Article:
LOVING COUNTY — One of Texas’ oldest oil-producing regions is undergoing a rebirth — again.
But unlike past booms, the latest surge in activity in the storied Permian Basin is being driven by more than just high oil prices
Consider the Bone Spring formation, west of Midland. On a recent day, Anadarko Petroleum Corp. was drilling a well in a deep and complex field that would have been unthinkable a decade ago.
It will go two miles down, turn and then go another mile sideways, in pursuit of a narrow band of rock, dense as concrete, that has been clinging stubbornly to its oil for millions of years.
Wells like these are costly – Anadarko said its wells can run upward of $6 million apiece – but they are among the most prolific in West Texas in recent memory.
“We thought 1,000-barrel-per-day wells were a thing of the past out here,” said Bill Martinez, Anadarko’s business adviser for worldwide operations, standing at the foot of the Precision 303 drilling rig at a remote site 30 miles west of Kermit. But since The Woodlands-based oil company began drilling the north end of Bone Spring in 2009, it has seen them routinely.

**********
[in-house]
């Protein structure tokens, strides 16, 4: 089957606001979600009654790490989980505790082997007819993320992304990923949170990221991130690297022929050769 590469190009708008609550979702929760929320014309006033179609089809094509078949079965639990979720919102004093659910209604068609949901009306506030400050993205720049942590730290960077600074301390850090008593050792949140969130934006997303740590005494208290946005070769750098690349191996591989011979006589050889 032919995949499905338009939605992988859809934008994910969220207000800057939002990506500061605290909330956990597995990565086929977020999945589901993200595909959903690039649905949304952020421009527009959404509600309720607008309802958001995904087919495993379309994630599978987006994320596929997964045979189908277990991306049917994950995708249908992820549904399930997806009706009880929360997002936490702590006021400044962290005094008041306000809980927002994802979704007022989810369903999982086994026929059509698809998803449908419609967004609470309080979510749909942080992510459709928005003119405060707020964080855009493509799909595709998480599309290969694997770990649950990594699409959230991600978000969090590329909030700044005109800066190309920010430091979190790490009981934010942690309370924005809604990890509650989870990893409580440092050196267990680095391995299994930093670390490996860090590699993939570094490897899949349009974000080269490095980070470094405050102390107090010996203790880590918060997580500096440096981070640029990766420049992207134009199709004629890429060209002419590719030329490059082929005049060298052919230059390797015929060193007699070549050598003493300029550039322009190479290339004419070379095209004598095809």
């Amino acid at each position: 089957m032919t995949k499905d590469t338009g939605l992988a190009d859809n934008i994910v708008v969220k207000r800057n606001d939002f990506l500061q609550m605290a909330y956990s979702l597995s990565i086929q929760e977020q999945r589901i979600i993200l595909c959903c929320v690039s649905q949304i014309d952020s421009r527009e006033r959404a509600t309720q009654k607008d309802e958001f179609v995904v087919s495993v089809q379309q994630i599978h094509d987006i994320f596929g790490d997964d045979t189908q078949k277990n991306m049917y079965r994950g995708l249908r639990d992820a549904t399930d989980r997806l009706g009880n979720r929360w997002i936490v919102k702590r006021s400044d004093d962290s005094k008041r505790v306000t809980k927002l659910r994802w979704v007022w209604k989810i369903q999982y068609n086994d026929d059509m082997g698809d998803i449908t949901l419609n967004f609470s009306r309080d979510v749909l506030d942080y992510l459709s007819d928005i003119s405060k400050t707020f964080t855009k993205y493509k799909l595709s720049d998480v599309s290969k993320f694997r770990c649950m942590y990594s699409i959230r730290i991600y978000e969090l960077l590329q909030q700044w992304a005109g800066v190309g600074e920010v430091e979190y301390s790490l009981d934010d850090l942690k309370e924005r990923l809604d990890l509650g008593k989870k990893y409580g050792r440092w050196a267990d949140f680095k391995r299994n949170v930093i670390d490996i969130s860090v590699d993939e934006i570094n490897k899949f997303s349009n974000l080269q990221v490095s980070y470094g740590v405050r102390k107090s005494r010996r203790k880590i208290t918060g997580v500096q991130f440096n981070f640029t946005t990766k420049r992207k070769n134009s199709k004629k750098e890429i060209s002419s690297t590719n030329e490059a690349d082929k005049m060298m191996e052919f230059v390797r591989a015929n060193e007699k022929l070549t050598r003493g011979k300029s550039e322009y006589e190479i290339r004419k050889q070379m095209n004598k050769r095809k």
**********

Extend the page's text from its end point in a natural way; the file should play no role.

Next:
Bone Spring is one of several emerging oil plays that are helping slow down years of declines in the state’s oil output, luring major producers back to the region and spawning the latest oil boom in West Texas.
They are part of a comebackfor the Permian Basin, a vast layer of Permian-era sedimentary rock underlying West Texas and southeastern New Mexico that has been pumping out huge volumes of crude since the 1920s and still produces one in five barrels of the nation’s oil.
“There always seems to be one more place where the oil is hiding,” said H. Scott Hamlin, research scientist associate at the University of Texas’ Bureau of Economic Geology.